I am trying to prove Q13 from Terence Tao's Fourier Analysis notes (number 4):

For every $t>0$, let $\psi_{t}:\mathbb{R}^{d}\rightarrow\mathbb{C}$ be a function obeying the estimates

$$|\nabla^{j}\psi_{t}(\xi)|\lesssim_{d} t^{-j}\min((|\xi|/t)^{-\epsilon},(|\xi|/t)^{\epsilon})$$ for all $0\leq j\leq d+2$, all $\xi\in\mathbb{R}^{d}$, and some $\epsilon>0$ (independent of $t$). Conclude that $$\|\left(\int_{0}^{\infty}|\psi_{t}(D)f|^{2}\dfrac{dt}{t}\right)^{1/2}\|_{L^{p}(\mathbb{R}^{d})}\lesssim_{p,d}\|f\|_{L^{p}(\mathbb{R}^{d})}$$ for $f\in L^{p}(\mathbb{R}^{d})$.

Presumably, $1<p<\infty$, and $(\psi_{t}(D)f)(x):=(\widehat{\psi_{t}}\widehat{f})^{\vee}(x)$.

My idea for proving the inequality is as follows. Consider the linear operator $T$ initially defined on the space of complex-valued Schwartz functions by $$T(f)(x)\in L^{2}\left(\mathbb{R}_{+},\dfrac{dt}{t}\right),\quad (Tf(x))(t)=(\psi_{t}(D)f)(x)$$ It is not hard to see from the hypotheses on $\psi_{t}$ that $T$ is bounded from $L^{2}(\mathbb{R}^{n},\mathbb{C})$ to $L^{2}(\mathbb{R}^{n},L^{2}(\mathbb{R}_{+},dt/t))$. If we can show that $T$ is associated to a kernel $K$ such that $K(x)$ is a bounded linear operator $\mathbb{C}\rightarrow L^{2}(\mathbb{R}_{+},\dfrac{dt}{t})$ which satisfies the standard size and smoothness estimates, then we can apply the vector-valued Calderon-Zygmund theorem to conclude that $T$ is $L^{p}\rightarrow L^{p}$ bounded.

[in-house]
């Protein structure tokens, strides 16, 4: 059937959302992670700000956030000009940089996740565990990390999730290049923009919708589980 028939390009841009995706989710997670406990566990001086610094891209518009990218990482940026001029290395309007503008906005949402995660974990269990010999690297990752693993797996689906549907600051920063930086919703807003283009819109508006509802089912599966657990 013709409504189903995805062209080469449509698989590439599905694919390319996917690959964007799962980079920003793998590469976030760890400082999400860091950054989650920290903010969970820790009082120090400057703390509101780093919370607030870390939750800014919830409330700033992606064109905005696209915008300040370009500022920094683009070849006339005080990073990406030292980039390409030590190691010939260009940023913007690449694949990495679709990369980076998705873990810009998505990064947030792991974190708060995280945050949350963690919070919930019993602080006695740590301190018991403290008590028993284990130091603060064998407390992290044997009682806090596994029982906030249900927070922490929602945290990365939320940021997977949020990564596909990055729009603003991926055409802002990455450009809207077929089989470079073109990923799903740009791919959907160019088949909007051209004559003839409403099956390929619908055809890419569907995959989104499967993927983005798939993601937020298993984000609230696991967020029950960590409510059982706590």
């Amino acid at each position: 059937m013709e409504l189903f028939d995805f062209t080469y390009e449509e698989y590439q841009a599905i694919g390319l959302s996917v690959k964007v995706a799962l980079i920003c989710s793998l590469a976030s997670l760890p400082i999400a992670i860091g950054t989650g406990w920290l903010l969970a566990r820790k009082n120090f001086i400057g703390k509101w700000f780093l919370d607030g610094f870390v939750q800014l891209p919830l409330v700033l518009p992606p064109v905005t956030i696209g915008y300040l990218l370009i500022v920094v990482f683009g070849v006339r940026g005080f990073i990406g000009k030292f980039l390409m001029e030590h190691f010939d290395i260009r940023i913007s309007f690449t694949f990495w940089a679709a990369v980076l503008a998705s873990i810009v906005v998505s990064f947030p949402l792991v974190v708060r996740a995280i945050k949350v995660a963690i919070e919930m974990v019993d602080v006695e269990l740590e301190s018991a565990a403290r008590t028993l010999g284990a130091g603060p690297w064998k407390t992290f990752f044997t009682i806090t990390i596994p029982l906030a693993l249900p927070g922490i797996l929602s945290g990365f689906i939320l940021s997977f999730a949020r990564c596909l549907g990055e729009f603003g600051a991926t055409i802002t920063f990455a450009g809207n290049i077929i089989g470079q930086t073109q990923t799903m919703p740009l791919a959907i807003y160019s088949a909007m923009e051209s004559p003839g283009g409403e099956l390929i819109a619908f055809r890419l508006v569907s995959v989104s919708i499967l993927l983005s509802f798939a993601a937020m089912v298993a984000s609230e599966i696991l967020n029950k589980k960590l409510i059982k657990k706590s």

My difficulty is in showing the estimates for the kernel. A priori, $\psi_{t}$ isn't compactly supported or even has sufficient decay for me to directly use Fourier inversion. So it seems like I need to use a Littlewood-Paley partition of unity applied to each $\psi_{t}$ in order to make sense of the kernel. This seems messy, and I'm wondering if there is a clearer argument.


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